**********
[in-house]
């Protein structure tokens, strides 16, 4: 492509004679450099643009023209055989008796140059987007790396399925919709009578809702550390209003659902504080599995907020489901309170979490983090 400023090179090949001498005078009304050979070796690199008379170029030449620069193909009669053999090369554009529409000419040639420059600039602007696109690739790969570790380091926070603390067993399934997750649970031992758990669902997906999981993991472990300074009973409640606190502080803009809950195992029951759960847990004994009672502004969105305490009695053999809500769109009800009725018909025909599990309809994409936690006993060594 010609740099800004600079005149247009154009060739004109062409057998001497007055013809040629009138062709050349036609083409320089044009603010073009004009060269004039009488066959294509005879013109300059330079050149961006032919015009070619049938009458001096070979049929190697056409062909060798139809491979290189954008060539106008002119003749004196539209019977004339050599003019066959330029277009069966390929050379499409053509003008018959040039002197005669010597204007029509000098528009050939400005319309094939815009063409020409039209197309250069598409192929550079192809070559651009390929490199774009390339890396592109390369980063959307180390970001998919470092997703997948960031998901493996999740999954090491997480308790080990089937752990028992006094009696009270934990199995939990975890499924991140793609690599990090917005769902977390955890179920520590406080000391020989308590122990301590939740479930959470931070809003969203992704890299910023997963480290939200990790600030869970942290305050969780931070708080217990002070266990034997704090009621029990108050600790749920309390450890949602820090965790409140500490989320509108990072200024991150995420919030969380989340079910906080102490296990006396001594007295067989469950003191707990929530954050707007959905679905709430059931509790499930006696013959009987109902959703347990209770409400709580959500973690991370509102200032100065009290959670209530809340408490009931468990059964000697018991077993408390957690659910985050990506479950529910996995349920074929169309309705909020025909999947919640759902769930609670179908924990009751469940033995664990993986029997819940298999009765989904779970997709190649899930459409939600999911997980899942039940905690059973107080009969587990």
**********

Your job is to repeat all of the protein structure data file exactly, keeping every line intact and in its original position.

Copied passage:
[in-house]
């Protein structure tokens, strides 16, 4: 492509004679450099643009023209055989008796140059987007790396399925919709009578809702550390209003659902504080599995907020489901309170979490983090 400023090179090949001498005078009304050979070796690199008379170029030449620069193909009669053999090369554009529409000419040639420059600039602007696109690739790969570790380091926070603390067993399934997750649970031992758990669902997906999981993991472990300074009973409640606190502080803009809950195992029951759960847990004994009672502004969105305490009695053999809500769109009800009725018909025909599990309809994409936690006993060594 010609740099800004600079005149247009154009060739004109062409057998001497007055013809040629009138062709050349036609083409320089044009603010073009004009060269004039009488066959294509005879013109300059330079050149961006032919015009070619049938009458001096070979049929190697056409062909060798139809491979290189954008060539106008002119003749004196539209019977004339050599003019066959330029277009069966390929050379499409053509003008018959040039002197005669010597204007029509000098528009050939400005319309094939815009063409020409039209197309250069598409192929550079192809070559651009390929490199774009390339890396592109390369980063959307180390970001998919470092997703997948960031998901493996999740999954090491997480308790080990089937752990028992006094009696009270934990199995939990975890499924991140793609690599990090917005769902977390955890179920520590406080000391020989308590122990301590939740479930959470931070809003969203992704890299910023997963480290939200990790600030869970942290305050969780931070708080217990002070266990034997704090009621029990108050600790749920309390450890949602820090965790409140500490989320509108990072200024991150995420919030969380989340079910906080102490296990006396001594007295067989469950003191707990929530954050707007959905679905709430059931509790499930006696013959009987109902959703347990209770409400709580959500973690991370509102200032100065009290959670209530809340408490009931468990059964000697018991077993408390957690659910985050990506479950529910996995349920074929169309309705909020025909999947919640759902769930609670179908924990009751469940033995664990993986029997819940298999009765989904779970997709190649899930459409939600999911997980899942039940905690059973107080009969587990």